But nothing compares to the close connection with Laysan Albatrosses.
This photo was taken by friend, Trevor out on Pihemanu.
Every time we gathered as a group, the birds preened my legs and prodded,
pecking at my shirt. Old guy must be friend? Don't know why, but they always came close.

Maybe that is what prompted me to work on their behalf.
That happened to a lot of my friends who work for grizzlies and other life in need.
All I know is whatever they might have had in mind, it worked.

I love the majesty and grace of Albatrosses.
They are one of the most beautiful and graceful birds on the planet
and need our help in so many ways.
In fact, I am convinced, if we save them, we save ourselves from certain destruction.

I will share in months ahead some more photos that are too difficult for me to post now.
I befriended a young albatross on Pihemanu
that came out to the edge of the water each day I did a study of plastics.
The young bird let me stay near as it tried to fledge.
I watched the water for Galapagos sharks, its natural predator in the lagoon.
I even swam out in search of the sharks.
You will see this bird attempt to gain independence of aina (land)
and soar off to kai (ocean).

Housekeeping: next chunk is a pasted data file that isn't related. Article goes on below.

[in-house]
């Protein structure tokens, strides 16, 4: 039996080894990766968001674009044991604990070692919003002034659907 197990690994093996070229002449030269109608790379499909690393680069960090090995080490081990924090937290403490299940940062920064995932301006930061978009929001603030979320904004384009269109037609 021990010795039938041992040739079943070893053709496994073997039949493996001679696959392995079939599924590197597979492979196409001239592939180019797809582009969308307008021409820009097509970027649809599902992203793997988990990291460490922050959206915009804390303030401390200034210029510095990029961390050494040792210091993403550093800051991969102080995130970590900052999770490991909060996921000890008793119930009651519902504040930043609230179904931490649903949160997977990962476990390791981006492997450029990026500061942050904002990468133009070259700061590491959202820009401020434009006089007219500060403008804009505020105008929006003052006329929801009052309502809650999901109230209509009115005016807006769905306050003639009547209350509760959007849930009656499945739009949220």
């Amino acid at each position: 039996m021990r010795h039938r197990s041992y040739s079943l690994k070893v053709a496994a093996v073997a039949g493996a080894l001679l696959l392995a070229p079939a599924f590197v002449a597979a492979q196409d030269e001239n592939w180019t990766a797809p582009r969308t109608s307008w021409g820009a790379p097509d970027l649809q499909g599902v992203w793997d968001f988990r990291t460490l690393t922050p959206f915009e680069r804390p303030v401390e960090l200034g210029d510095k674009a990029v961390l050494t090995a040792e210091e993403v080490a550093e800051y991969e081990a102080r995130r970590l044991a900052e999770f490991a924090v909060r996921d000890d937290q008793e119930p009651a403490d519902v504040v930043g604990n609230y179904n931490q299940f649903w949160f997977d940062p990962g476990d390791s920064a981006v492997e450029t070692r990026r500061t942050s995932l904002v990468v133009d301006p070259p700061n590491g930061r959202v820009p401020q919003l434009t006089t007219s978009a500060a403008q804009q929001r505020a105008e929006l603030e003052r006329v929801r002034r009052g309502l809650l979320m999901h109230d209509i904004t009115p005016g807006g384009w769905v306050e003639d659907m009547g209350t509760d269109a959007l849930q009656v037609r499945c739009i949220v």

You will watch and learn as I did.
And be treated to the lessons of young human friends
who asked the most difficult questions of me
when I was honored to visit
Papahanaumokuakea Marine National Monument.

Ron Hirschi
Project SOAR 

X310 Plastic Ocean Activity

It's me, Fred, the Monkey.

If you look closely, you can see I wear X310's leg band around my neck. It's to remind me of her. She was a Laysan Albatross. She was born in March 2008 and lived on Pihemanu, one of the most remote atolls on earth, now part of Papahanaumokuakea Marine National Monument.

You can wonder about Pihemanu and about X310. She didn't live very long, dying in June 2008. Her parents flew thousands and thousands of miles finding food for her. But x310, like lots of baby albatrosses died before she got to soar the seas. Some albatrosses fly three million miles during their life. Like X310's parents, their sea is a new challenge in food finding because of our actions on land.

Adult albatrosses fly more than a thousand miles just to get a single meal for their babies. But the ocean is full of plastic. And if you read my buddy, Ron's blog and website, you learn about plastic in the sea. It is everywhere and babies like X310 die because they eat so much plastic, they can not get it out of their stomachs.

Where's all this plastic come from?
Where does it go?

Here is a simple activity:

Get up from your chair and walk around the classroom or wherever you are sitting.

Write down each thing around you that is made of plastic.

Everybody compare lists and make a total of the plastic products.

Now, the hard part of this activity: